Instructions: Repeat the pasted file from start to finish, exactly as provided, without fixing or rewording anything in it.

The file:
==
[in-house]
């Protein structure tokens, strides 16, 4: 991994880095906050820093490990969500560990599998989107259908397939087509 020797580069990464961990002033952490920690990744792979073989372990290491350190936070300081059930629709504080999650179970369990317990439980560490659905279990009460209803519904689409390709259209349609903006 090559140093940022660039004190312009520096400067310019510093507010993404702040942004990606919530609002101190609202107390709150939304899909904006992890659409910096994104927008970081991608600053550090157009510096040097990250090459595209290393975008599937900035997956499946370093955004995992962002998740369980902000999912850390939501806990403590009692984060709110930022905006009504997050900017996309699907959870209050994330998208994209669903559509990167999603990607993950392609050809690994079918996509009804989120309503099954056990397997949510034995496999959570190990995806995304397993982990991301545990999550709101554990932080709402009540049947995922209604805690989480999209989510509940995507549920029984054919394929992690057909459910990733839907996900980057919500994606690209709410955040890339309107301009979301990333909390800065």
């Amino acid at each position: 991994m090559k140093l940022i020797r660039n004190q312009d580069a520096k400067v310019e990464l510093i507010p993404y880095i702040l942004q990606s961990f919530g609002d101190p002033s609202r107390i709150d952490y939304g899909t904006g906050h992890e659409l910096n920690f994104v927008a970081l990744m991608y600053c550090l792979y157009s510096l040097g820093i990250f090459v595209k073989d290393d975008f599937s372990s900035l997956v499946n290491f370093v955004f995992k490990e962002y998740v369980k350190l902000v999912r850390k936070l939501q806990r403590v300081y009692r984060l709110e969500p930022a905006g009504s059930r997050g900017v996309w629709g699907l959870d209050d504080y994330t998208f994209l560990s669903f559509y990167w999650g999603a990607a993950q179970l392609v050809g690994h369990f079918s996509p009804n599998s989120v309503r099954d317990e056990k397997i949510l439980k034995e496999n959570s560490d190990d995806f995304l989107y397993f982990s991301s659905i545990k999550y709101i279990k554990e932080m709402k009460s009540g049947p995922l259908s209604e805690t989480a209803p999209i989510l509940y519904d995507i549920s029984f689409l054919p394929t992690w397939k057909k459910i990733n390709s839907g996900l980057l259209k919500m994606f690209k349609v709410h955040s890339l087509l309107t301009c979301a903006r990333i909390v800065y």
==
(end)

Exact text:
[in-house]
């Protein structure tokens, strides 16, 4: 991994880095906050820093490990969500560990599998989107259908397939087509 020797580069990464961990002033952490920690990744792979073989372990290491350190936070300081059930629709504080999650179970369990317990439980560490659905279990009460209803519904689409390709259209349609903006 090559140093940022660039004190312009520096400067310019510093507010993404702040942004990606919530609002101190609202107390709150939304899909904006992890659409910096994104927008970081991608600053550090157009510096040097990250090459595209290393975008599937900035997956499946370093955004995992962002998740369980902000999912850390939501806990403590009692984060709110930022905006009504997050900017996309699907959870209050994330998208994209669903559509990167999603990607993950392609050809690994079918996509009804989120309503099954056990397997949510034995496999959570190990995806995304397993982990991301545990999550709101554990932080709402009540049947995922209604805690989480999209989510509940995507549920029984054919394929992690057909459910990733839907996900980057919500994606690209709410955040890339309107301009979301990333909390800065």
């Amino acid at each position: 991994m090559k140093l940022i020797r660039n004190q312009d580069a520096k400067v310019e990464l510093i507010p993404y880095i702040l942004q990606s961990f919530g609002d101190p002033s609202r107390i709150d952490y939304g899909t904006g906050h992890e659409l910096n920690f994104v927008a970081l990744m991608y600053c550090l792979y157009s510096l040097g820093i990250f090459v595209k073989d290393d975008f599937s372990s900035l997956v499946n290491f370093v955004f995992k490990e962002y998740v369980k350190l902000v999912r850390k936070l939501q806990r403590v300081y009692r984060l709110e969500p930022a905006g009504s059930r997050g900017v996309w629709g699907l959870d209050d504080y994330t998208f994209l560990s669903f559509y990167w999650g999603a990607a993950q179970l392609v050809g690994h369990f079918s996509p009804n599998s989120v309503r099954d317990e056990k397997i949510l439980k034995e496999n959570s560490d190990d995806f995304l989107y397993f982990s991301s659905i545990k999550y709101i279990k554990e932080m709402k009460s009540g049947p995922l259908s209604e805690t989480a209803p999209i989510l509940y519904d995507i549920s029984f689409l054919p394929t992690w397939k057909k459910i990733n390709s839907g996900l980057l259209k919500m994606f690209k349609v709410h955040s890339l087509l309107t301009c979301a903006r990333i909390v800065y």